GB athletes on target?
Charles van Commenee's talk of a "golden generation" to match that of Seb Coe, Steve Cram and Daley Thompson raised expectations that the team could leave the World Championships in Daegu with its best medal haul in a generation.
As the team flew back to London on Monday's early afternoon flight from Seoul, had the Dutchman's expectations been fulfilled? With less than 12 months to go until the London Olympics, just how good a display was this from the British team?
We'll dig deep in this analysis but first the simple stuff.
The final-day gold from Mo Farah and silver from Phillips Idowu meant there were seven medals nestled in the squad's hand luggage, in line with the "seven or eight" the straight-talking Van Commenee had set as his target.
It's a clear improvement on recent history: one medal more than was won in Berlin two years ago, comfortably surpassing the five of 2007, three from 2005 and 2003, and two of 2001.
Berlin represented Britain's best medal haul since 1999 and left them eighth in the final medal table. Here in Korea, once again with two golds, they moved up to sixth.
When you factor in the three remarkable performances that pushed three British athletes down into silver - Ibrahim Jeilan's sub-53 second last lap to defeat Farah in the 10,000m, Tatyana Chernova's sequence of personal bests and huge overall PB to dethrone Jess Ennis in the heptathlon, Christian Taylor's unprecedented 17.96m to deny Idowu triple jump gold - the picture could have looked even prettier.
Then again, it rather depends on the perspective you choose to take.
Mo Farah flew the flag for GB in the 5000m final and brought home the gold medal. Photo: Reuters
Athletics statisticians use a simple points system to analyse a team's performance at these big global championships. One point is awarded to an athlete who finishes eighth in their final, two for seventh and three for sixth, all the way up to eight for a first place.
On that basis, Britain scored a total of 34 points in Helsinki six years ago.
At the 2007 Worlds in Osaka, the tally was better: 61. In Berlin, it rose still further, to 80.5 (half points are awarded in the event of a tied place).
The Daegu total? 60. Of 36 individual finals across both men's and women's competition, there were British representatives in just 10.
In men's track events, Britain had no representative in the final of any event from 100m up to 1500m. Had it not been for the hurdlers - Dai Greene's gold medal in the 400m and a bronze for Andy Turner in the 110m - and Mo Farah, the absenteeism would have become embarrassing.
It was as bad on the women's side. There were no British finalists in the 100m, 200m, 400m and 800m, with the latter a particular disappointment.
Hannah England in the 1500m, Helen Clitheroe in the 5,000m and recently naturalised Tiffany Porter were the only British women to make any track final.
In Berlin two summers ago, 11 of Van Commenee's athletes produced personal bests. In Daegu, that number fell through the floor - only Porter and 200m runner Aniyka Onuora delivered PBs when it mattered most.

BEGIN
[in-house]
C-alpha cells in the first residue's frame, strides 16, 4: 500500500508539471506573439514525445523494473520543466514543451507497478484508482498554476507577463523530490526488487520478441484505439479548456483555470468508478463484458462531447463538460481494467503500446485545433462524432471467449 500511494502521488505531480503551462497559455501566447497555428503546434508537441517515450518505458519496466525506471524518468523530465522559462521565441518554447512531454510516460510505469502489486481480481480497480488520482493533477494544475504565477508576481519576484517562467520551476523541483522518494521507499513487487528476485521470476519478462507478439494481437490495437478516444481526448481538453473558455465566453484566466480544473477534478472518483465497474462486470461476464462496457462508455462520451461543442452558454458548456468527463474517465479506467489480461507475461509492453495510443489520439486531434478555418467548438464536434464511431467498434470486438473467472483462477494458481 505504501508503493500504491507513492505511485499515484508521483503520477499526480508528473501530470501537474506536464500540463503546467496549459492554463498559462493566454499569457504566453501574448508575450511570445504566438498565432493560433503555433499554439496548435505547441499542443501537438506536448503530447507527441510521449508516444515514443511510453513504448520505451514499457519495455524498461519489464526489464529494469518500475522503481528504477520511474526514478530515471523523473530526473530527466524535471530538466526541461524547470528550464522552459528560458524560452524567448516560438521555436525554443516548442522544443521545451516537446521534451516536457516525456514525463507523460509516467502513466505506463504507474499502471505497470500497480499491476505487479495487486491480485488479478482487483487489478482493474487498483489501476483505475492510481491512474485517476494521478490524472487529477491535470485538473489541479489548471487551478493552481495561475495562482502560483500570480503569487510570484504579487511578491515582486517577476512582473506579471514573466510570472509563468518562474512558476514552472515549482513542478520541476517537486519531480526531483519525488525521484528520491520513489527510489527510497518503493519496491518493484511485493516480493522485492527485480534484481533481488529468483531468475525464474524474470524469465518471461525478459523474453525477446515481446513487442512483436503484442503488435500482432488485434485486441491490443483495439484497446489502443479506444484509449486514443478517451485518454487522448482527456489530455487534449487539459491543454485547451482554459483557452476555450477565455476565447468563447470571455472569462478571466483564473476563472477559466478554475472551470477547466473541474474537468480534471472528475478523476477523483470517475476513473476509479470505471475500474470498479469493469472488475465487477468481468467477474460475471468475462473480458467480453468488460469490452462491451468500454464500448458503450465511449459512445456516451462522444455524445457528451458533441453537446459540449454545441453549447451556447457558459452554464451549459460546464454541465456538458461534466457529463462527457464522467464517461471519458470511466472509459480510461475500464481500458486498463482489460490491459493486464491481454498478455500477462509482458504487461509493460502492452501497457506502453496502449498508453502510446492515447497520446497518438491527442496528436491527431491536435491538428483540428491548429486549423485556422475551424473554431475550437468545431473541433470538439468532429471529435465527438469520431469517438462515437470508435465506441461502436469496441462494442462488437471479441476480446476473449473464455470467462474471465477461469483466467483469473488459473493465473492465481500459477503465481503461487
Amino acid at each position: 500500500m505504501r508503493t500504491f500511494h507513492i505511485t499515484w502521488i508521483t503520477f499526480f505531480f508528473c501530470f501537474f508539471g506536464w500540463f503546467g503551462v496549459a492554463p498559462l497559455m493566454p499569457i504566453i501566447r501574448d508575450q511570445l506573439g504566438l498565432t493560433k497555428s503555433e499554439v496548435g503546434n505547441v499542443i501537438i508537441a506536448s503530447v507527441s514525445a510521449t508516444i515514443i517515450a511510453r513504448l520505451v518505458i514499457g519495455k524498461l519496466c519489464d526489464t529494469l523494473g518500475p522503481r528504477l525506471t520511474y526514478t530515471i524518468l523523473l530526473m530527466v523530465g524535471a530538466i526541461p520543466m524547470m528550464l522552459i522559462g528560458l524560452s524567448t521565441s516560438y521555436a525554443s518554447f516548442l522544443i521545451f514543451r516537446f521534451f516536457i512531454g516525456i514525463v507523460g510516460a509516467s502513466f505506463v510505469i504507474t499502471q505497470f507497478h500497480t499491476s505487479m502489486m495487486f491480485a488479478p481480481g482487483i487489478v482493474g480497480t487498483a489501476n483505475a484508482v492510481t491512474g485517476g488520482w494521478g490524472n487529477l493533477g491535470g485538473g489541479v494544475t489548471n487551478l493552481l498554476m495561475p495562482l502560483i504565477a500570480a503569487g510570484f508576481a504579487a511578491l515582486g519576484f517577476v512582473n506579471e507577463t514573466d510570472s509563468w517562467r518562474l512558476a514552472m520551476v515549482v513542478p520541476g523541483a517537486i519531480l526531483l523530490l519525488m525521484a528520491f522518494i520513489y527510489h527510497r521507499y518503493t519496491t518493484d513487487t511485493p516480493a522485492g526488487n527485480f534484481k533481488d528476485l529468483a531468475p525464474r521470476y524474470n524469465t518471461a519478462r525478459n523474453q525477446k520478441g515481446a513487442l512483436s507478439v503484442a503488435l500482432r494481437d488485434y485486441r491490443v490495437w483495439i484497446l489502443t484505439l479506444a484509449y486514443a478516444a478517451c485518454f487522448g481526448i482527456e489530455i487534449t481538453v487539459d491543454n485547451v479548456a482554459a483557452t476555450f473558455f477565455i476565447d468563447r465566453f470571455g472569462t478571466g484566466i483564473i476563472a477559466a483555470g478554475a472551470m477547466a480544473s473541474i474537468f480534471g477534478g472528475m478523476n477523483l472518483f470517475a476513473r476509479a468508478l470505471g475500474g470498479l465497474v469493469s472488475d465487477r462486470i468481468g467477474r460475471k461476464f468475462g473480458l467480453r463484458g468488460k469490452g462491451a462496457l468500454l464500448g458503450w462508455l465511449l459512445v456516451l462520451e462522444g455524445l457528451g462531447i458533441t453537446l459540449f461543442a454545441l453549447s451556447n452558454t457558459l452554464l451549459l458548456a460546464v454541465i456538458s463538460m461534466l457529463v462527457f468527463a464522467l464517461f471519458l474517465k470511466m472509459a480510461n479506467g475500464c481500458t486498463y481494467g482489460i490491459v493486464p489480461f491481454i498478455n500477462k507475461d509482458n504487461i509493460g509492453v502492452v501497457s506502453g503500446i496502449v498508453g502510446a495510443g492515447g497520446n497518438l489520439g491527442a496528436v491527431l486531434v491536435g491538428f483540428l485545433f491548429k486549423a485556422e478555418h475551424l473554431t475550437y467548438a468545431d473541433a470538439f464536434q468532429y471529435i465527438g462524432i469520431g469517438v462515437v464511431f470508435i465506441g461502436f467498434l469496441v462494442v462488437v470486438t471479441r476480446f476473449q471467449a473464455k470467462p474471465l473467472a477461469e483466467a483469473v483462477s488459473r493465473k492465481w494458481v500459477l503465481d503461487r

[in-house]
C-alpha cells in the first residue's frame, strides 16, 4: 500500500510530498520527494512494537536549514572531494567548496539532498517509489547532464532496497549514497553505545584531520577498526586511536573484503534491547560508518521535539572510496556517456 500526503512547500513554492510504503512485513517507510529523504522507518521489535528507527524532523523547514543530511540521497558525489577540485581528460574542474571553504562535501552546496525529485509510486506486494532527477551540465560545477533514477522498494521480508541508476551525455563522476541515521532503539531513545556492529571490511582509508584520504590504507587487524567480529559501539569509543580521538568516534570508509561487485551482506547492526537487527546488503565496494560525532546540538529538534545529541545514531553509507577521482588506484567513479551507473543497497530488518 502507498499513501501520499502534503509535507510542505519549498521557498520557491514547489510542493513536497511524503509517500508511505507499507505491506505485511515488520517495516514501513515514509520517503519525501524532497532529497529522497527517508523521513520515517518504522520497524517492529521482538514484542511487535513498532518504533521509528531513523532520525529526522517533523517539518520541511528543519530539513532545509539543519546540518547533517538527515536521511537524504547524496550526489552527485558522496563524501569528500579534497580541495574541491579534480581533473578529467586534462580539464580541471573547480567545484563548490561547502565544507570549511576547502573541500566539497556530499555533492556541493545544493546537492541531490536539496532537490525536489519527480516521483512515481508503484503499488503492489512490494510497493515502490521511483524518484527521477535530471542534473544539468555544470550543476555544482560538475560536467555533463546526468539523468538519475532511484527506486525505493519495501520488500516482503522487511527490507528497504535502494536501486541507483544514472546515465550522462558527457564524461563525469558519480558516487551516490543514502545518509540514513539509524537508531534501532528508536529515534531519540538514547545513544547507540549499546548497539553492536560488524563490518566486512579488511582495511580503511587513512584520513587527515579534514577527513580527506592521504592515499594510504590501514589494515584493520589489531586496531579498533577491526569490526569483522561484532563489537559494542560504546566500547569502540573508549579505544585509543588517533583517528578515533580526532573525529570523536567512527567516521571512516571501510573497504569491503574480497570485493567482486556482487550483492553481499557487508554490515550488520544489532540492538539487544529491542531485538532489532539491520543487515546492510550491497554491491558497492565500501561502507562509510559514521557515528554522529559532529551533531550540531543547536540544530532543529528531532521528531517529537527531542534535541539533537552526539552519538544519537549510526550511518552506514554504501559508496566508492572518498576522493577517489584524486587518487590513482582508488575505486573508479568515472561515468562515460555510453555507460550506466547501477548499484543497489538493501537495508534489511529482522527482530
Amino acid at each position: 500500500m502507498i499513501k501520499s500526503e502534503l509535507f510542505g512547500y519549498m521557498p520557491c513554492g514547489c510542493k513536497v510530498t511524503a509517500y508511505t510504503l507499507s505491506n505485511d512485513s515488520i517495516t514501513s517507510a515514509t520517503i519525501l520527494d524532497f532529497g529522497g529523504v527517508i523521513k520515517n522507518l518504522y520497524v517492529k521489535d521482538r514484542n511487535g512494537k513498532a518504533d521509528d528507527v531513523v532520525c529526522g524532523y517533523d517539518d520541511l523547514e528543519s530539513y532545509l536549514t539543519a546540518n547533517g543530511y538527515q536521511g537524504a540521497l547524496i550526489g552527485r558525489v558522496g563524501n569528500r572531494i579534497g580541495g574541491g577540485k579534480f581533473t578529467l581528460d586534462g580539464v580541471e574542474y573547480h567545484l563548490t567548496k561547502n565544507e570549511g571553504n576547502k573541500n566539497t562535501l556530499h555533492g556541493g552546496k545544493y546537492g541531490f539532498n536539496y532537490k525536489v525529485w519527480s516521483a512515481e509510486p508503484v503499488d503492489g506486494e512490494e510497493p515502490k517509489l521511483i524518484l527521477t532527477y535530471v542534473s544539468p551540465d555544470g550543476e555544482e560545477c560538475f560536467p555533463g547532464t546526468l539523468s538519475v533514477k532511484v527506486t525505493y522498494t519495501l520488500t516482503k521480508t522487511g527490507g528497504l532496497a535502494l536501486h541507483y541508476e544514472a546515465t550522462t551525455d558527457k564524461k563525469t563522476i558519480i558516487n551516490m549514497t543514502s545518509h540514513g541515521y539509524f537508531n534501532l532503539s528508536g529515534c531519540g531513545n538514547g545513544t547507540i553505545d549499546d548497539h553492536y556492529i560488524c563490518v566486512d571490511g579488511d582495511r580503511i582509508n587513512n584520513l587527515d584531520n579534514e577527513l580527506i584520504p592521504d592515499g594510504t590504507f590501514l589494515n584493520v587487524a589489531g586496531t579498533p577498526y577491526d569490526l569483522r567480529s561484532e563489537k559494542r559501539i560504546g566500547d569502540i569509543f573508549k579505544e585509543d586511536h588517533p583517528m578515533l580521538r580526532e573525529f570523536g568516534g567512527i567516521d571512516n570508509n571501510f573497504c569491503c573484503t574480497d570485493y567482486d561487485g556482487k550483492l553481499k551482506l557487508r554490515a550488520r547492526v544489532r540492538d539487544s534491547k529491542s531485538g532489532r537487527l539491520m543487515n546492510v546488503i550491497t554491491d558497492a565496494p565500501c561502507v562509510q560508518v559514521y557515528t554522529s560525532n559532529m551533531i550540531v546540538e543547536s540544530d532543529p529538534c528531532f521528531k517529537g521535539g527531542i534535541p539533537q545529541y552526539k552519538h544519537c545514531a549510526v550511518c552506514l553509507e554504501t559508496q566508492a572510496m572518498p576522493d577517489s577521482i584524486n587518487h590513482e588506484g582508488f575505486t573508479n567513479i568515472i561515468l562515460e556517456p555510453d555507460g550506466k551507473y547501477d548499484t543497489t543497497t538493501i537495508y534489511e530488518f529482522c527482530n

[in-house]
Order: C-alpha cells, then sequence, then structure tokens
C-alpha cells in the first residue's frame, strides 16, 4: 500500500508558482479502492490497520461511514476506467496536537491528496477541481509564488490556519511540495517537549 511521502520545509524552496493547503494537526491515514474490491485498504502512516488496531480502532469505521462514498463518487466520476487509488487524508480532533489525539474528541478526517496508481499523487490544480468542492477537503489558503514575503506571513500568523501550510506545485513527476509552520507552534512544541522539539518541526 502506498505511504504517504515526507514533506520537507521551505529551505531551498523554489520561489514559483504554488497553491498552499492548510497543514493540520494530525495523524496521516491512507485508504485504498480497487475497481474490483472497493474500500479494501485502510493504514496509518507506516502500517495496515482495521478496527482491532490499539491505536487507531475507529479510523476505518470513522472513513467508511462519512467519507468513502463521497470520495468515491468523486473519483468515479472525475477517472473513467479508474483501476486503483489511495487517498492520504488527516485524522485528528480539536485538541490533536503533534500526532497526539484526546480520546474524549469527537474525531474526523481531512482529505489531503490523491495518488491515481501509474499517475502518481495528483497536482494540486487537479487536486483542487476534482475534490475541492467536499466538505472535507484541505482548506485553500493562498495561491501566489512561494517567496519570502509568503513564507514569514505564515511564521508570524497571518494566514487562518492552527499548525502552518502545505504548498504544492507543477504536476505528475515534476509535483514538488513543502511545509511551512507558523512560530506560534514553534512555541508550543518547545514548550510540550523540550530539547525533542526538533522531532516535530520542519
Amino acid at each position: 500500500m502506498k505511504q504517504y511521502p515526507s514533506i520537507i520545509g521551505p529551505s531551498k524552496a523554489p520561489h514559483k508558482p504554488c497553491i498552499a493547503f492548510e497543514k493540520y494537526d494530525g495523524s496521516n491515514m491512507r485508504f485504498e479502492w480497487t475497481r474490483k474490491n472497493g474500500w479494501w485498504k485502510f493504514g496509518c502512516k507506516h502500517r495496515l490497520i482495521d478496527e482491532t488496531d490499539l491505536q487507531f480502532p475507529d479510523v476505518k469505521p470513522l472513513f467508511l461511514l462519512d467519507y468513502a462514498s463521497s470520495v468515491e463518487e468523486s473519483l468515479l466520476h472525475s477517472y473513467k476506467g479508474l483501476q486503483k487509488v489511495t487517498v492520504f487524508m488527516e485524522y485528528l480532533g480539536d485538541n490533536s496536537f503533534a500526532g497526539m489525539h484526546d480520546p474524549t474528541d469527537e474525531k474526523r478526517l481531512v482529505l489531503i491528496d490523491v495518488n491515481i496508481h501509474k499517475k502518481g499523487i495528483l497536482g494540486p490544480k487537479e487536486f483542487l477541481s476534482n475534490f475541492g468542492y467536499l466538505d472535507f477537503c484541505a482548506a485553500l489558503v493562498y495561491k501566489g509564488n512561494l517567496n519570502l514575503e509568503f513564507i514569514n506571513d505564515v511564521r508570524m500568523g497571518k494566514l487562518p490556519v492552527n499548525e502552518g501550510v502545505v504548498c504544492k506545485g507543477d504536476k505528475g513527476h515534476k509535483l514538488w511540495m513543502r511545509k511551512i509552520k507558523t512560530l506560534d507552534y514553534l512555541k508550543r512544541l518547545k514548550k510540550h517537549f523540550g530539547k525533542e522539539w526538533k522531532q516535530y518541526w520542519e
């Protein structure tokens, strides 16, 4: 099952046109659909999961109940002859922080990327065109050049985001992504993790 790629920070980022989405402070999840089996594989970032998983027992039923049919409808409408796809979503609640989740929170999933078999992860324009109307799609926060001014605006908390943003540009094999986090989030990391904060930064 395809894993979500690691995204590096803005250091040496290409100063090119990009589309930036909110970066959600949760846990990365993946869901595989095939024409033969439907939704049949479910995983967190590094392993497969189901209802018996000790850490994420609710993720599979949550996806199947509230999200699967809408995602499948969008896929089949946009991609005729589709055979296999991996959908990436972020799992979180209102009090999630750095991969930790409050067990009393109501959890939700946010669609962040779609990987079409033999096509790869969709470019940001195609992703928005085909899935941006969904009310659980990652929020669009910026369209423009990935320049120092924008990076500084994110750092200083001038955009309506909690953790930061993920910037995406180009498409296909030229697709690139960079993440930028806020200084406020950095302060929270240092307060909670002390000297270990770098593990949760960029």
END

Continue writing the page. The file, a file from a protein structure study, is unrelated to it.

There are logical reasons for this. Times and distances were down across the board, the windy conditions at the Daegu National Stadium meaning that only three championship records were recorded across all events and only one world record - the Jamaican men's 4x100m blistering relay display in the very last event of the nine days.
Jessica Ennis suffered agonising defeat in the heptathlon after a disappointing javelin performance. Photo: PA
Equally, Van Commenee knows that he will return to his desk at Lee Valley high-performance centre with something of a headache and limited time to cure it. In public, he remains bullish. In private, he may not be quite so chipper.
"When we hit the target, I'm very happy," he told BBC Radio 5 live. "There are disappointments but if two and a half years ago I could predict we would have seven medals I would have been very happy with that.
"I have to be alert but I'm always alert. I go home as a satisfied head coach. I know work has to be done but we knew that. We knew this is not the Olympic Games. We need 11 months and we'll use them."
What of the championships as a whole? This was a Worlds when old champions were deposed, bright new talents installed.
Kenenisa Bekele, Steve Hooker, Andreas Thorkildsen, Blanca Vlasic and Sanya Richards-Ross were all deposed.
In their place, young stars like David Rudisha, Kirani James and Sally Pearson took their first global titles. Pearson produced the single most impressive performance of the event with her wonderful 100m hurdles gold, Rudisha possibly the most dominant.
Purists allowed themselves a little cheer as those athletes returning from drug bans - Justin Gatlin, Leshawn Merritt - failed to win back world titles in their individual disciplines.
Performances in general indicated that the battle against doping may be taking a decisive turn for the better.
For friendliness and efficiency, Daegu rated highly. For attendances and atmosphere, it was rather more disappointing.
Organisers insisted to the end that an average of 90% of tickets were sold per day but that was to ignore the enormous swathes of seats covered with tarpaulins and the evidence of our own eyes.
If punters did turn up, often they were local school children bussed in en masse. By the time the big finals came round at the end of the evening sessions, many of those who had turned up had already made their way home.
It was a question many of us asked on arrival. A truly satisfactory answer was never quite found. At the centre of it all stood the greatest athlete of his era, Usain Bolt. When he ran, he was once again remarkable. When he didn't, it was almost more extraordinary.